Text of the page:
Pa. lawmakers agreed to a big election funding deal — with strings attached
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HARRISBURG — Pennsylvania lawmakers agreed to give counties $45 million in new election funding as part of the state budget, a move that — if successful and it continues into future years — could significantly change how elections are funded and run in the state.
Jerry Feaser, elections director for Dauphin County, said any extra state funding generally is “laudable and would be very helpful.”
But the strings attached to that new funding stream prompted mixed reactions from county election officials who would now have to decide whether to apply for the funding and accept those requirements.
“It’s ill-conceived legislation that, really, it’s just awful. If they wanted to give us more money, they should have just given us more money, no strings,” said Philadelphia elections chief Lisa Deeley.
The legislation creating the new grants would also ban private election funding — something Republicans have sought to do since some counties received grants in 2020. The bill passed the state Senate by a broad 46-4 vote but proved a tougher sell in the state House, where a combination of opposition from conservative Republicans and most Democratic lawmakers meant a slim 103-96 margin.
For many county election officials, the major issue — as it has been since 2020 — was the counting of mail ballots.
Counties are currently allowed to begin counting ballots at 7 a.m. on Election Day, creating a massive amount of pressure as they scramble to get votes counted and reported as quickly as possible. Election administrators across the state have been pleading for the ability to begin the “pre-canvassing” process of opening and scanning mail ballots earlier, alleviating some of that pressure.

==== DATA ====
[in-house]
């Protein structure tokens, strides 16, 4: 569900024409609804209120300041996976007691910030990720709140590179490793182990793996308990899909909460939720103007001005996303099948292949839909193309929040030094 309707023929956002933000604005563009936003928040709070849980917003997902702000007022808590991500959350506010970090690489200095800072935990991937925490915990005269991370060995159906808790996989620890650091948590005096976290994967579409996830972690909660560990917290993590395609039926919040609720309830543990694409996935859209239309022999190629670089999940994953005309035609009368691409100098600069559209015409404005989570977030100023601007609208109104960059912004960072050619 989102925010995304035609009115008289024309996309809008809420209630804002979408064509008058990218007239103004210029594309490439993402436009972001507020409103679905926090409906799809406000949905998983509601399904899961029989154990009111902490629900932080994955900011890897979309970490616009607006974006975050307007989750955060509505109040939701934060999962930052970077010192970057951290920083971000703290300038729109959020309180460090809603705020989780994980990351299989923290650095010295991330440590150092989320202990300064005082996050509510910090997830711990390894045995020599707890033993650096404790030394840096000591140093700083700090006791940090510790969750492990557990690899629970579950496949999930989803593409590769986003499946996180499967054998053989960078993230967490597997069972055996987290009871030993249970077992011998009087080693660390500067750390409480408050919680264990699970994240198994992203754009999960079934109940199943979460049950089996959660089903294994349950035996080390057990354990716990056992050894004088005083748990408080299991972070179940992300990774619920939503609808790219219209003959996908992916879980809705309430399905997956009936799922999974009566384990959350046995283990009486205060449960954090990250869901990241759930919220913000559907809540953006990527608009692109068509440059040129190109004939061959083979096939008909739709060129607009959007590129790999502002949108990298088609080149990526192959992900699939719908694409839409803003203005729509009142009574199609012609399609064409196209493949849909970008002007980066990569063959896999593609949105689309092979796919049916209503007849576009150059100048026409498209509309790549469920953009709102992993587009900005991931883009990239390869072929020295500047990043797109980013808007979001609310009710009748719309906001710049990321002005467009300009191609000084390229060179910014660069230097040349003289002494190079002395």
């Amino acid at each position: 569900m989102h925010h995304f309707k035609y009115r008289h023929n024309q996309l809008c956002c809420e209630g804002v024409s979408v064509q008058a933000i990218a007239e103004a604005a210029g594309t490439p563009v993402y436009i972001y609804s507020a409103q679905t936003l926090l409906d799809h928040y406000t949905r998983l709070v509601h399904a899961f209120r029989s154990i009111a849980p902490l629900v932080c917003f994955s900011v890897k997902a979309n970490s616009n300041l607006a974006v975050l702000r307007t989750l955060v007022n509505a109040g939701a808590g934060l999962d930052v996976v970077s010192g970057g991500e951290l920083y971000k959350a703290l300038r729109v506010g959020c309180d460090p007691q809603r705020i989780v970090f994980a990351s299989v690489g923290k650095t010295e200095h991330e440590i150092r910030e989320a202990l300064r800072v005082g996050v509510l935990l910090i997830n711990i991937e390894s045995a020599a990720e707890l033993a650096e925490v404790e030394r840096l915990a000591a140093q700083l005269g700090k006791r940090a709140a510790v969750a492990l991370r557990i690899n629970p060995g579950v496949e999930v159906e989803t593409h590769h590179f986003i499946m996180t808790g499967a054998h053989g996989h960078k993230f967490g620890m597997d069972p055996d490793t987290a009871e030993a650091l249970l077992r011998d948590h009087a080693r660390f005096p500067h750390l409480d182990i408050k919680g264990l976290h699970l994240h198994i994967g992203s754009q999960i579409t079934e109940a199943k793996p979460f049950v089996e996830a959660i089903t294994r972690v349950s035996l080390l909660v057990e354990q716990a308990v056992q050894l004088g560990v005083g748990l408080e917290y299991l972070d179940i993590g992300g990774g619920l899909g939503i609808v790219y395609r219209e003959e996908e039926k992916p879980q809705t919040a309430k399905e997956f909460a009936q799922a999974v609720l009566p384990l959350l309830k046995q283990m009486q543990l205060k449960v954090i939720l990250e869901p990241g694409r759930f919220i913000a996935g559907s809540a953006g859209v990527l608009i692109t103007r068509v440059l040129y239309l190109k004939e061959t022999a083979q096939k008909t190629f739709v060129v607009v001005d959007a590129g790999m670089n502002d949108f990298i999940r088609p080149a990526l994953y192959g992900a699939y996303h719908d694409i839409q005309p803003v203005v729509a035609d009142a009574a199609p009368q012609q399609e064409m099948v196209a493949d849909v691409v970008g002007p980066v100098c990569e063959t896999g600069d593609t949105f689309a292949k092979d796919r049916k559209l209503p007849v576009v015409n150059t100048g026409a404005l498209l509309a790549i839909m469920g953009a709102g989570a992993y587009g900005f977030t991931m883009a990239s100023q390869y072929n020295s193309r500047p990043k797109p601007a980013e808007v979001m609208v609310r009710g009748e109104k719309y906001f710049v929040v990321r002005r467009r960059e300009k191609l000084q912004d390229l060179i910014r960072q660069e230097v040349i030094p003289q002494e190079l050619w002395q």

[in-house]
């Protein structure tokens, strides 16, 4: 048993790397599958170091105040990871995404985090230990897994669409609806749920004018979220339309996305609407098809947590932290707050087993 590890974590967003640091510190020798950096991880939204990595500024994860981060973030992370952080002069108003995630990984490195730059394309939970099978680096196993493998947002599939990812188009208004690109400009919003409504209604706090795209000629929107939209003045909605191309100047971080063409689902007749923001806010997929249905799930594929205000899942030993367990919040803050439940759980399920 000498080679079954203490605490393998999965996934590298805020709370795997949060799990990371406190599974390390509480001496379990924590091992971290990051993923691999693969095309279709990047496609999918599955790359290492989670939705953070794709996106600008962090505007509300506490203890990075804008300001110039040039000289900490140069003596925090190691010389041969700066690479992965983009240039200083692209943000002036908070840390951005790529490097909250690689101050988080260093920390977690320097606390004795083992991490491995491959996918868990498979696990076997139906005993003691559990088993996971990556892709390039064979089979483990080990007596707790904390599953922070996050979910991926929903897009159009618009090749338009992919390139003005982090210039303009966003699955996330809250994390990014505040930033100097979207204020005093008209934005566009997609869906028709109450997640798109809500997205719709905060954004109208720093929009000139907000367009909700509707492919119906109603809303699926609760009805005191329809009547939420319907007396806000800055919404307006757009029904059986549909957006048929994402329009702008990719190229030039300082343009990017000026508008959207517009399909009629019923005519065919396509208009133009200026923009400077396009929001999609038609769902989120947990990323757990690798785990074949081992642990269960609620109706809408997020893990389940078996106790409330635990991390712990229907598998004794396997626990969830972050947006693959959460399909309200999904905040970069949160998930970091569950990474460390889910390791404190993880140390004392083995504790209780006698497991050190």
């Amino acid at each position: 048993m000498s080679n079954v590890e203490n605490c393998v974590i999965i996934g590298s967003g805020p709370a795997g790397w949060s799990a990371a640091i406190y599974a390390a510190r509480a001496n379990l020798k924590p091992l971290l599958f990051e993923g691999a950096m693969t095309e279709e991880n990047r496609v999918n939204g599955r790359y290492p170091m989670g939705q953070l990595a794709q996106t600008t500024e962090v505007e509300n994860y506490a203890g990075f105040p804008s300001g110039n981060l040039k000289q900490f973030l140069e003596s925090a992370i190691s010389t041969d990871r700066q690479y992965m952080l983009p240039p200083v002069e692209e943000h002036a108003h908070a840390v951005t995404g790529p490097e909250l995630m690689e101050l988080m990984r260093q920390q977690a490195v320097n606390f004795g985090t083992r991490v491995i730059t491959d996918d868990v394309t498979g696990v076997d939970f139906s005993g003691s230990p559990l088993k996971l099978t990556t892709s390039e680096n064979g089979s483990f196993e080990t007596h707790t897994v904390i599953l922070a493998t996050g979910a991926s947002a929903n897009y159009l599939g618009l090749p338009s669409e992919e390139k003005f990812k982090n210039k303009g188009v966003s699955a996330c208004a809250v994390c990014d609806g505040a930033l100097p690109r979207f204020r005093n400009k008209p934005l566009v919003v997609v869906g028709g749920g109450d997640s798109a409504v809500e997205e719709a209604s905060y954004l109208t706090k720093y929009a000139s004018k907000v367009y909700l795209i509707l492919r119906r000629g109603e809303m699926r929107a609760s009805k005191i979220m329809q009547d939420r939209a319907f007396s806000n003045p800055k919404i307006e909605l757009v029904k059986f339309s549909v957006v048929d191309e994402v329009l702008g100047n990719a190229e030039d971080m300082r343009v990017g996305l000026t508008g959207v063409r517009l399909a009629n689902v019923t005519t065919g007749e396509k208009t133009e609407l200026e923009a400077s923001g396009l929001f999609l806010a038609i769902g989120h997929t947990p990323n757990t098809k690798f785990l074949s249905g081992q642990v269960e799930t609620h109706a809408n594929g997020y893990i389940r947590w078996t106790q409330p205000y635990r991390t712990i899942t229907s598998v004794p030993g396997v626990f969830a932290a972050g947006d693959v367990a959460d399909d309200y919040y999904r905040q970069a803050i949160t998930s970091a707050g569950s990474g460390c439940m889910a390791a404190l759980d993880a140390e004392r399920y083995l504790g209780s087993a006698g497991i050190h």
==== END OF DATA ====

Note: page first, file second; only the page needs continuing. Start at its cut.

The election funding legislation wouldn’t allow that. But it would require counties that accept the funding to begin counting ballots at 7 a.m. and “continue without interruption” until the count is complete.
“Requiring election workers to work 72 or more hours straight is an unsustainable model — and one that only invites errors to be made,” said Lee Soltysiak, Montgomery County’s chief operating officer and chief clerk. “Following the lead of other states that successfully pre-canvass ballots prior to Election Day is the reasonable and responsible way to go.”
State funding of elections would be new for Pennsylvania
Counties run elections, and county governments fund their election offices. As election costs have grown — especially since the law known as Act 77 allowed any voter to use mail ballots — chronically underfunded election offices have pleaded for money.
The state doesn’t get involved much in the regular funding of elections, limiting itself normally to funding specific efforts, such as Democratic Gov. Tom Wolf’s order that counties replace their voting machines prior to the 2020 election; reimbursing counties for special elections or recounts, as required by state law; or distributing federal grant money.
An infusion of $45 million of state funding could be a major change.
“Securing election funding has been one of our top priorities, and $45 million is absolutely a significant and unheard-of-before investment from the state,” said Lisa Schaefer, the executive director of the County Commissioners Association of Pennsylvania.
County election officials generally echoed that, though some worried their counties might decrease the county’s share of the funds, offsetting the money.
Under the deal, the state would set aside $45 million each year to reimburse counties in a new “election integrity grant program.”
Counties could apply for grants by Aug. 15, and each county’s allotment would be based on their share of the state’s registered voters in the previous primary election.
The $45 million total is about $5.15 per registered voter. The largest counties would be eligible for millions of dollars: Philadelphia’s 1.05 million voters in the May 2022 primary would give it about $5.4 million, Allegheny County would be eligible for $4.75 million, and Montgomery County could receive up to $3.08 million. At the other end, the smallest county, Cameron, would be eligible for $15,400 for its 2,990 registered voters, and Forest County’s 3,339 voters would make for a $17,200 allocation.
What election officials don’t like: Not only are their hands tied on the counting of mail ballots, the funding binds them further.
If there’s one thing Pennsylvania election officials have wanted as much — or even more — than additional money, it’s the ability to count mail ballots before Election Day.
Requiring counties to wait until Election Day increases costs by forcing them to hire and train more staff, and obtain the best equipment possible, to get votes counted quickly. And even then, as the world saw in November 2020, the count takes time. And that delays the election results.
Counties that discover issues during the count also have less breathing room to respond to them, and even small errors can have a ripple effect.